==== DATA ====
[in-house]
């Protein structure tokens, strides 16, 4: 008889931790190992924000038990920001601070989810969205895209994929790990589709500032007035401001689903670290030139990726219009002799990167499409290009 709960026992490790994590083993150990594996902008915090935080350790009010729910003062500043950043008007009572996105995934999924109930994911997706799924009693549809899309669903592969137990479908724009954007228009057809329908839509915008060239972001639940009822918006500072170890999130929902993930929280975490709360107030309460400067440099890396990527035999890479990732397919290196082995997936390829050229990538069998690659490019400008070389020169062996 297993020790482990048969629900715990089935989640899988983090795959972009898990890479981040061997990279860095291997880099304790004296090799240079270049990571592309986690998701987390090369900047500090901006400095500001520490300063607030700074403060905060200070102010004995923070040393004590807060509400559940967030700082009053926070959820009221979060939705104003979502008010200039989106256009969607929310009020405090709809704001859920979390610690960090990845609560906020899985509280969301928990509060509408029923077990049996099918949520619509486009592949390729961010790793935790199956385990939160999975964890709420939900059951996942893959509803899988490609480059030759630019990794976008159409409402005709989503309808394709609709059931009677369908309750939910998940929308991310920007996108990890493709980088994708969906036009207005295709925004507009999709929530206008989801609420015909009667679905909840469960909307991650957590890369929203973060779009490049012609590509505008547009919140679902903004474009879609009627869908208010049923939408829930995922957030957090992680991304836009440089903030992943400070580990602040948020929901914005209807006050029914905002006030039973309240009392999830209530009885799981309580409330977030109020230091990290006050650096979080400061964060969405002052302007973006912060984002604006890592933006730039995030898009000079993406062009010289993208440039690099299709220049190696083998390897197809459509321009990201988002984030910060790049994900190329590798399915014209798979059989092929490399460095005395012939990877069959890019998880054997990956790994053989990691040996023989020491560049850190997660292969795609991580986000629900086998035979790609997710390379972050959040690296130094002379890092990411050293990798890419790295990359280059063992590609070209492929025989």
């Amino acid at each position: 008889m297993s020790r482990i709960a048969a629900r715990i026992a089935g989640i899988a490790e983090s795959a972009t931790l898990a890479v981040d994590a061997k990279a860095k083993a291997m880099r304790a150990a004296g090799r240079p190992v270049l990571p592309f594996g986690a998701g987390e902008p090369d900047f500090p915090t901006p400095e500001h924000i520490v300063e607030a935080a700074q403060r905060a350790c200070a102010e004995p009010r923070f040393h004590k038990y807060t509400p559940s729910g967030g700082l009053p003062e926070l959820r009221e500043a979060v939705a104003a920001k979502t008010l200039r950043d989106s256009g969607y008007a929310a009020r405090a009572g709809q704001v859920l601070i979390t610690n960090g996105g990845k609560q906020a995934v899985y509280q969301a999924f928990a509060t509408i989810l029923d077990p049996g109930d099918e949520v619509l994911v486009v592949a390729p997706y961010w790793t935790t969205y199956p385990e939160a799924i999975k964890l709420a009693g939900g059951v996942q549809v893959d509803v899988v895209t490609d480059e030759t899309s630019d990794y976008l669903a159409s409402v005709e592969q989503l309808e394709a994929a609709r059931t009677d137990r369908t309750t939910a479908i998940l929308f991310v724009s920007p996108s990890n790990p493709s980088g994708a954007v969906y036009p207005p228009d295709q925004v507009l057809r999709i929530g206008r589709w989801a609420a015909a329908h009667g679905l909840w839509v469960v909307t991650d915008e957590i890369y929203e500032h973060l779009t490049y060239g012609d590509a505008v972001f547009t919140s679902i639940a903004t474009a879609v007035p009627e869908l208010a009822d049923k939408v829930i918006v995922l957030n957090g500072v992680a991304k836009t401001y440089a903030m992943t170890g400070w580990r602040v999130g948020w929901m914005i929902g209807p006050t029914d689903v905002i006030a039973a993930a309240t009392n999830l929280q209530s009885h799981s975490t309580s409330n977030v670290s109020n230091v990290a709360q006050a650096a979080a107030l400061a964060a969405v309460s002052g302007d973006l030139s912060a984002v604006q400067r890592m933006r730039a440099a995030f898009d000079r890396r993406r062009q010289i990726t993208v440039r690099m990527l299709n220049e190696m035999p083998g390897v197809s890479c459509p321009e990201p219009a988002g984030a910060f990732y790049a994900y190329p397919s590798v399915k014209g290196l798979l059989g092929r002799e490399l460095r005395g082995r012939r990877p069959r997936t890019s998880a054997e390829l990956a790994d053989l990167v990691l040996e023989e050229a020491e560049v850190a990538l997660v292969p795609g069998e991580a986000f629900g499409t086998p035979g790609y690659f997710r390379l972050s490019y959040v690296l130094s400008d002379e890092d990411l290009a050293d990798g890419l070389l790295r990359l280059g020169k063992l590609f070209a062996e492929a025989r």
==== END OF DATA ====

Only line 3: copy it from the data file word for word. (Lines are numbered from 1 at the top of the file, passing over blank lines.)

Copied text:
């Amino acid at each position: 008889m297993s020790r482990i709960a048969a629900r715990i026992a089935g989640i899988a490790e983090s795959a972009t931790l898990a890479v981040d994590a061997k990279a860095k083993a291997m880099r304790a150990a004296g090799r240079p190992v270049l990571p592309f594996g986690a998701g987390e902008p090369d900047f500090p915090t901006p400095e500001h924000i520490v300063e607030a935080a700074q403060r905060a350790c200070a102010e004995p009010r923070f040393h004590k038990y807060t509400p559940s729910g967030g700082l009053p003062e926070l959820r009221e500043a979060v939705a104003a920001k979502t008010l200039r950043d989106s256009g969607y008007a929310a009020r405090a009572g709809q704001v859920l601070i979390t610690n960090g996105g990845k609560q906020a995934v899985y509280q969301a999924f928990a509060t509408i989810l029923d077990p049996g109930d099918e949520v619509l994911v486009v592949a390729p997706y961010w790793t935790t969205y199956p385990e939160a799924i999975k964890l709420a009693g939900g059951v996942q549809v893959d509803v899988v895209t490609d480059e030759t899309s630019d990794y976008l669903a159409s409402v005709e592969q989503l309808e394709a994929a609709r059931t009677d137990r369908t309750t939910a479908i998940l929308f991310v724009s920007p996108s990890n790990p493709s980088g994708a954007v969906y036009p207005p228009d295709q925004v507009l057809r999709i929530g206008r589709w989801a609420a015909a329908h009667g679905l909840w839509v469960v909307t991650d915008e957590i890369y929203e500032h973060l779009t490049y060239g012609d590509a505008v972001f547009t919140s679902i639940a903004t474009a879609v007035p009627e869908l208010a009822d049923k939408v829930i918006v995922l957030n957090g500072v992680a991304k836009t401001y440089a903030m992943t170890g400070w580990r602040v999130g948020w929901m914005i929902g209807p006050t029914d689903v905002i006030a039973a993930a309240t009392n999830l929280q209530s009885h799981s975490t309580s409330n977030v670290s109020n230091v990290a709360q006050a650096a979080a107030l400061a964060a969405v309460s002052g302007d973006l030139s912060a984002v604006q400067r890592m933006r730039a440099a995030f898009d000079r890396r993406r062009q010289i990726t993208v440039r690099m990527l299709n220049e190696m035999p083998g390897v197809s890479c459509p321009e990201p219009a988002g984030a910060f990732y790049a994900y190329p397919s590798v399915k014209g290196l798979l059989g092929r002799e490399l460095r005395g082995r012939r990877p069959r997936t890019s998880a054997e390829l990956a790994d053989l990167v990691l040996e023989e050229a020491e560049v850190a990538l997660v292969p795609g069998e991580a986000f629900g499409t086998p035979g790609y690659f997710r390379l972050s490019y959040v690296l130094s400008d002379e890092d990411l290009a050293d990798g890419l070389l790295r990359l280059g020169k063992l590609f070209a062996e492929a025989r």